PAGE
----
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December 28, 2015
Have you ever considered living in a multi-generational home?
According to the U.S. Census Bureau, a multi-generational family is defined as “those consisting of more than two generations living under the same roof.”
If you enjoy being around family and you’re planning for retirement or nearing retirement age, multi-generational living might work in your favor.
To learn more, NewRetirement spoke with author and blogger Bella DePaulo.
While researching your book, How We Live Now, what did you notice about multi-generational households?
Since 1980, the number of multi-generational households has increased.
Why is that?
Some predicted that there would be fewer multi-generational households after the recession ended in 2009, but that did not happen. I think that suggests that there was more going on than just financial considerations. Many people enjoy what multi-generational living has to offer. For example, they may enjoy the company of their relatives and care deeply about them. They may also provide care for them (or receive care from them) when that is needed.
What specific observations did you make while researching multi-generational families?
I’ve made many! Here are a few:
1. A twenty-year old living in 2000 was more likely to have a living grandmother than a twenty-year old in 1900 was to have a living mother. That means we have more opportunities to live in multi-generational households now than we did during times when such living was considered traditional.
2. We think of families from the late 19th and early 20th centuries as multi-generational, as in the iconic Norman Rockwell painting, “Freedom from Want,” with three generations gathered around the Thanksgiving table. In fact, though, in the decades around the turn of the 20th century, the share of households that included someone 65 or older never topped 12 percent. That’s because lifespans were shorter, and so the lives of grandparents and their grandchildren did not overlap for long; and because the grandparents had lots of children but could only live in one household, their other grown children did not have their grandparents living with them.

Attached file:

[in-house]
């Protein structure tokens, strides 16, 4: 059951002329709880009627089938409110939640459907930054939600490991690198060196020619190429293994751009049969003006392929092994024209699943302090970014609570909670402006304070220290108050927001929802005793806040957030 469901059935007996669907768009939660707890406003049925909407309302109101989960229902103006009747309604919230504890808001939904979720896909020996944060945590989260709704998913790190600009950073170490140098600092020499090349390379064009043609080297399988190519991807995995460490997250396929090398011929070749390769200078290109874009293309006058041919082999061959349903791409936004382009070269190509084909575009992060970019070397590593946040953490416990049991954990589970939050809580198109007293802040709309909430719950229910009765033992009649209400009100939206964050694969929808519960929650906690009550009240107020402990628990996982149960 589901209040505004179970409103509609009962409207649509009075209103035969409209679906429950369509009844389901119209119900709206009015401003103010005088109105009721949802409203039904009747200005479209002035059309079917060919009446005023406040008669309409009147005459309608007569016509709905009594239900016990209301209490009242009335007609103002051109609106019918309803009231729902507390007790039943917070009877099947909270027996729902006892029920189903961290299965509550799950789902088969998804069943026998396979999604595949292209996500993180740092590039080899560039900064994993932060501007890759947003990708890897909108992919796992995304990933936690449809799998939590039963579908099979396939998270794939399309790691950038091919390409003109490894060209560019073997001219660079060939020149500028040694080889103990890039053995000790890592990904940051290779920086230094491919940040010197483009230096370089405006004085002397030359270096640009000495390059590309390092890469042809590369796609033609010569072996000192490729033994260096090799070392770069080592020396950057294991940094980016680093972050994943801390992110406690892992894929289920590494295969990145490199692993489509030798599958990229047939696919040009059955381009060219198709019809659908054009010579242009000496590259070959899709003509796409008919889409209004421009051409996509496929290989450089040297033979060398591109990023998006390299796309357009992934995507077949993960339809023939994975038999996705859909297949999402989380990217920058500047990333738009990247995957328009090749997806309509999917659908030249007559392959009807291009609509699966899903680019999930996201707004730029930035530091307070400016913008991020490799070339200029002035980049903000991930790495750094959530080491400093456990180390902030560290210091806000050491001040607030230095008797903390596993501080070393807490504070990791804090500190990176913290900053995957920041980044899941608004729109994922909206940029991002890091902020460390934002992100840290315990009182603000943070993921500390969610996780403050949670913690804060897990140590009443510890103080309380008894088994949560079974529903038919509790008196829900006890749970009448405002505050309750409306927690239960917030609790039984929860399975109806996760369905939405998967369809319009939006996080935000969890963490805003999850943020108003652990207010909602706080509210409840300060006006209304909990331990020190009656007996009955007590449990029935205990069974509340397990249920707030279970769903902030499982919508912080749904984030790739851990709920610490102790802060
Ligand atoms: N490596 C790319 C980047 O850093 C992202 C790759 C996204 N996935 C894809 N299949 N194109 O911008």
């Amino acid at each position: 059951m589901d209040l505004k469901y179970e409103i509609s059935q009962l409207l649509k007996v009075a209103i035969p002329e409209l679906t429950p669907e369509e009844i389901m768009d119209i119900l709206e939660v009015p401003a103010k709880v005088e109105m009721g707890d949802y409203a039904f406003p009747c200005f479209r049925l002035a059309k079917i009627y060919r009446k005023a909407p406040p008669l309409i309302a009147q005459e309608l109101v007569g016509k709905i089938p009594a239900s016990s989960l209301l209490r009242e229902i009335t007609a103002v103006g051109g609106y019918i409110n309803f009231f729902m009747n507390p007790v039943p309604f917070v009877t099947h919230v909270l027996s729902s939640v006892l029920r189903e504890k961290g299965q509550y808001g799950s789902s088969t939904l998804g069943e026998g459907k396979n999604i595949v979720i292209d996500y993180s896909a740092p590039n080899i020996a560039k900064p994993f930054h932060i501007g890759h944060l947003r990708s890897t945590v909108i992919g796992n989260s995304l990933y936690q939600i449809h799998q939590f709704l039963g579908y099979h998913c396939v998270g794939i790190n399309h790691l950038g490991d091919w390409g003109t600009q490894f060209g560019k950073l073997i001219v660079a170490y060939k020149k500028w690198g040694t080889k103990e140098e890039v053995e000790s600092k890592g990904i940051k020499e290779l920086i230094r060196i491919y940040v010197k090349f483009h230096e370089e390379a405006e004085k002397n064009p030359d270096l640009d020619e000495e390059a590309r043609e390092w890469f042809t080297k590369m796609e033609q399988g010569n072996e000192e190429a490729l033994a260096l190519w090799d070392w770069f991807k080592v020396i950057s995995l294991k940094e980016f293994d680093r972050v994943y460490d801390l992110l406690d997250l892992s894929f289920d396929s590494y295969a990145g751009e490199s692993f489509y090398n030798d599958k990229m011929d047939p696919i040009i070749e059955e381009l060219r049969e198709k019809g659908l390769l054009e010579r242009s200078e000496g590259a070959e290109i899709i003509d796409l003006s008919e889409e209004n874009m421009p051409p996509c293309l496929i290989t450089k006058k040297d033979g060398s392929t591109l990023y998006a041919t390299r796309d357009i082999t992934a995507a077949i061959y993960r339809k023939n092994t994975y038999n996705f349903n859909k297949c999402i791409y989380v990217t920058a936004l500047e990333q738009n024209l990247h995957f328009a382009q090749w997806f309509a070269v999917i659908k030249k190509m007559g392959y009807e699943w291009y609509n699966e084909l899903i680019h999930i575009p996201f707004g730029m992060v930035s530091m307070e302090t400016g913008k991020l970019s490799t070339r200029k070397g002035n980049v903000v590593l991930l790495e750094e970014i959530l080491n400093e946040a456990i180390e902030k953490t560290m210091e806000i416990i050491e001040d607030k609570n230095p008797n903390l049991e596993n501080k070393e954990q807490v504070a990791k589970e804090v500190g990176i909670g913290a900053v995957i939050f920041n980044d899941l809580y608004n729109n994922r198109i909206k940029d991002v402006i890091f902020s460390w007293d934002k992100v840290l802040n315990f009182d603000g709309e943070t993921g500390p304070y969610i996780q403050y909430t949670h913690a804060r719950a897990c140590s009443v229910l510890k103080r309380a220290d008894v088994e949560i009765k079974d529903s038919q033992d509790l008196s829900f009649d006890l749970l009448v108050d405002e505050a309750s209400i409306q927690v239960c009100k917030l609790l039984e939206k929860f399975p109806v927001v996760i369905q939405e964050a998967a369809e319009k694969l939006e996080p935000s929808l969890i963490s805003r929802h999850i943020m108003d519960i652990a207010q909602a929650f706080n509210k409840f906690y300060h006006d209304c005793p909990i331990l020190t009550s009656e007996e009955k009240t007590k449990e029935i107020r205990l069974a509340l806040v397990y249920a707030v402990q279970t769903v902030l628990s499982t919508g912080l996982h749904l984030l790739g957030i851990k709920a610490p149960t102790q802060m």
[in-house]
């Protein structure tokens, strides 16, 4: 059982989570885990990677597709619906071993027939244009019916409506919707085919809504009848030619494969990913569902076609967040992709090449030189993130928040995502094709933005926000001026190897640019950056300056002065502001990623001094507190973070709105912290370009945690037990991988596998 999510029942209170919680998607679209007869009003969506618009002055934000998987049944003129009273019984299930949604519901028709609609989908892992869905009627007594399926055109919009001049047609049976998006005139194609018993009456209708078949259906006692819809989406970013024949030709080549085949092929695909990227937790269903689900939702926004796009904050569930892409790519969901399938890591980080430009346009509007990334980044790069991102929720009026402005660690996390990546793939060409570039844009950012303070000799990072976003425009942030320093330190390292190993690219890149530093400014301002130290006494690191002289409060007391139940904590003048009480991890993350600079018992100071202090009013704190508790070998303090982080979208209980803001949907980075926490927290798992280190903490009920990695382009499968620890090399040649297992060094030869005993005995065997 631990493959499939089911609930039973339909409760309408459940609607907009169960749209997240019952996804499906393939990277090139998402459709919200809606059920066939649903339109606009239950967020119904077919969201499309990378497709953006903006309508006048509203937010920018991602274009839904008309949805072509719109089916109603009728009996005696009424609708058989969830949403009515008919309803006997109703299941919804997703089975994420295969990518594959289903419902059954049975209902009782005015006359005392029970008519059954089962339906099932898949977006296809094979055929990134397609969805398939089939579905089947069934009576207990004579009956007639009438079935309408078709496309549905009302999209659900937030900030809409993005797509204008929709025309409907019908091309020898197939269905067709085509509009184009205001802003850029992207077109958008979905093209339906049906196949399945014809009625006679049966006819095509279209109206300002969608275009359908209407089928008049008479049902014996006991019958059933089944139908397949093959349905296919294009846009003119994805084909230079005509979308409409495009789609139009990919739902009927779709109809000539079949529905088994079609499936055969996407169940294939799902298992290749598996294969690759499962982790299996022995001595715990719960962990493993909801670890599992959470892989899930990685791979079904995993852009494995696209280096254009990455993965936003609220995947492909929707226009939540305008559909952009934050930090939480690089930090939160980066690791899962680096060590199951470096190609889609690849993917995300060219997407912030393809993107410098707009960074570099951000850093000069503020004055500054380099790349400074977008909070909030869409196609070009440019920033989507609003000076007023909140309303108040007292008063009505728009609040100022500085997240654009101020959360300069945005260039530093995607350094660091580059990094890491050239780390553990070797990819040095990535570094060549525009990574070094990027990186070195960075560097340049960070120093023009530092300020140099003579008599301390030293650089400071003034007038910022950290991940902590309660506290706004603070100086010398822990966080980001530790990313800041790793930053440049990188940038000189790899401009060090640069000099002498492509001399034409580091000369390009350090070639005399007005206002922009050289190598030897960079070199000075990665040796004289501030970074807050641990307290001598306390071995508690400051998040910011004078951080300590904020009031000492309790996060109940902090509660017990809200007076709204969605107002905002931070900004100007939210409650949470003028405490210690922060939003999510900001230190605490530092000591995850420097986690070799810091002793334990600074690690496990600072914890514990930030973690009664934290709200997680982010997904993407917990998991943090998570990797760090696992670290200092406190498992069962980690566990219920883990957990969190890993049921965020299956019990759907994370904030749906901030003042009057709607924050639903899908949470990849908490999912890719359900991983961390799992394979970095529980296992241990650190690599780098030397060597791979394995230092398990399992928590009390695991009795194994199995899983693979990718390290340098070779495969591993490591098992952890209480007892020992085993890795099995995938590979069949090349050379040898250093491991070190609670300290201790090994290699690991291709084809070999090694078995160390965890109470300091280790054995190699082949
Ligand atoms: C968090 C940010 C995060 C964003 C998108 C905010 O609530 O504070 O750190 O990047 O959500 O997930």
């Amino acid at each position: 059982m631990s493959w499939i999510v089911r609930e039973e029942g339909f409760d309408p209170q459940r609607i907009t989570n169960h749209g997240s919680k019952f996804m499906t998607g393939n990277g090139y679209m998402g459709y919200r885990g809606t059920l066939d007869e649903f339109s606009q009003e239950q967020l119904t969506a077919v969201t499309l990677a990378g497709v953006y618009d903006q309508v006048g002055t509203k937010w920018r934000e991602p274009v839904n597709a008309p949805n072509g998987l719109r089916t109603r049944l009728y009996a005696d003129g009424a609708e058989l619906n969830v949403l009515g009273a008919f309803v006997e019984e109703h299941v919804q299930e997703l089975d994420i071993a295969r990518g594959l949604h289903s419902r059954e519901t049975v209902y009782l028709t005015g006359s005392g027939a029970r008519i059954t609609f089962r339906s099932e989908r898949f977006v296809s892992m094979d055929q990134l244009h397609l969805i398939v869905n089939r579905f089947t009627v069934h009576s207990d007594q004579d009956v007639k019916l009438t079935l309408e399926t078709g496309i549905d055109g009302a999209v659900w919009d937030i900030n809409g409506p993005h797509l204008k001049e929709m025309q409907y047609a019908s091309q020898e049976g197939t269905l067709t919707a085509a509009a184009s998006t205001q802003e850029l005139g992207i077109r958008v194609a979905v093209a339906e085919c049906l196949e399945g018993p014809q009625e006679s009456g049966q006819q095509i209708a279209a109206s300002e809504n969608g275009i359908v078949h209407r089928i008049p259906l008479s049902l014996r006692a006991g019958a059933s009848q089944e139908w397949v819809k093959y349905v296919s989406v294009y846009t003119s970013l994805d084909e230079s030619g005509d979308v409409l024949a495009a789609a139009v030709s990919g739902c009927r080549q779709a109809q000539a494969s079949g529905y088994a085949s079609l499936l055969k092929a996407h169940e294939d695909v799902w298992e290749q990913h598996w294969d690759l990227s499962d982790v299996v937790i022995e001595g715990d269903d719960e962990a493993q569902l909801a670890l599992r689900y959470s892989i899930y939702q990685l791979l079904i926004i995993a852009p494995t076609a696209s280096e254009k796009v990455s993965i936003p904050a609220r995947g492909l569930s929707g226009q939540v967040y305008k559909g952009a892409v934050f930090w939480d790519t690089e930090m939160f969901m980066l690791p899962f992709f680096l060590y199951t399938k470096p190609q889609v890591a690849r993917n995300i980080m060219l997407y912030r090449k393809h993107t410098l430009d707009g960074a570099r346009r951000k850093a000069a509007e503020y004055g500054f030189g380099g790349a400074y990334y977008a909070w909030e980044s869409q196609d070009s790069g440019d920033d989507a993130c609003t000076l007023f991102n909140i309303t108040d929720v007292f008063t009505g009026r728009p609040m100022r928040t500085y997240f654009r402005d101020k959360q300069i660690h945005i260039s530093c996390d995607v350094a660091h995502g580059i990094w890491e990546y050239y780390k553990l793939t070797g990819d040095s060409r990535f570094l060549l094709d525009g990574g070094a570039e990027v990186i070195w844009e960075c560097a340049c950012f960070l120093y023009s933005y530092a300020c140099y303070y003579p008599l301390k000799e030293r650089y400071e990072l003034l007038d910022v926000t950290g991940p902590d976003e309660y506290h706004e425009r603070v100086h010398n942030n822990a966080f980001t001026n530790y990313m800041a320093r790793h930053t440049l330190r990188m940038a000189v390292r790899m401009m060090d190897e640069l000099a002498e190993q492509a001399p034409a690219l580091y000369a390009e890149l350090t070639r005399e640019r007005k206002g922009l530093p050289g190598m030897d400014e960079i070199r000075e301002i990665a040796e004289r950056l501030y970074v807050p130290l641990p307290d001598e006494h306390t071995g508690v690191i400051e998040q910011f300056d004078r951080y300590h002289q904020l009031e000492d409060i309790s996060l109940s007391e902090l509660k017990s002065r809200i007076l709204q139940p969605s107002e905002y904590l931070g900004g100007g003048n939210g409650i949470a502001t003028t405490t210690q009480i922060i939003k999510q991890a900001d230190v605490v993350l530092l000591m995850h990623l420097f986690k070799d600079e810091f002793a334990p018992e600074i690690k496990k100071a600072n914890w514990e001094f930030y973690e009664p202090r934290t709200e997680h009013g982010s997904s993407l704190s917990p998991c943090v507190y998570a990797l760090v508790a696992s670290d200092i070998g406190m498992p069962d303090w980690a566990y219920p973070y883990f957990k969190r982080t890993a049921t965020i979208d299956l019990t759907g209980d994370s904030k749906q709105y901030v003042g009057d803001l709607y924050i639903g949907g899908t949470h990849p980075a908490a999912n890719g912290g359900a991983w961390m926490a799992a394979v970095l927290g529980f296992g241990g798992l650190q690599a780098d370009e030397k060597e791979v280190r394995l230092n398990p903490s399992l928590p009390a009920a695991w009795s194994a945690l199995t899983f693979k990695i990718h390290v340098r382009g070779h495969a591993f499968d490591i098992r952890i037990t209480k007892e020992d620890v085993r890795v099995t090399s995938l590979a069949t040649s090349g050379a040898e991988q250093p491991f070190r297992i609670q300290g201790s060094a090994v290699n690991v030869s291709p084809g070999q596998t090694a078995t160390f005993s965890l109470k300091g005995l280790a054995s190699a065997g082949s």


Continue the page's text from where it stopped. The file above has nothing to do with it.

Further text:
3. During that same time (the decades around the turn of the 20th century), older people were not often “taken in” by their children. Instead, they stayed in their own place. Most of their grown kids left the household, but typically one stayed.
4. Over the past century, mothers have had fewer young girls or women within their own households who might be available to help with the kids. Between 1880 and 2000, the number of females within a household has declined, and those who are around are often preoccupied with jobs or school.
How do you think the older generations in these households are approaching retirement? Are they confident in what they will have? Are their families helping to plan?
One of the real advantages of multi-generational living is that it makes it more likely that people will get to retire at a reasonable age, and they will be able to do so in a reasonably comfortable way. Expenses for each individual are typically lower in a multi-generational household than they would be if the individuals lived alone or with just one other adult. That’s a big consideration. Maybe the relatives you live with will be willing to pitch in if you go through a difficult stretch financially, especially if they think you would do the same for them if the tables were turned.
Also, living with other relatives means that there are other people around to help with maintaining the house and with providing care if you need it. It is also more convenient to care for your relatives who may need that care if you are living with them under the same roof.
What did the families you stayed with tell you specifically?
Some of the people I interviewed for How We Live Now who live in multi-generational households told me explicitly that living with their relatives made it possible for them to retire earlier than they would have otherwise. They really love each other and enjoy each other’s company; otherwise, just saving money would not be enough to make multi-generational living appealing to them.
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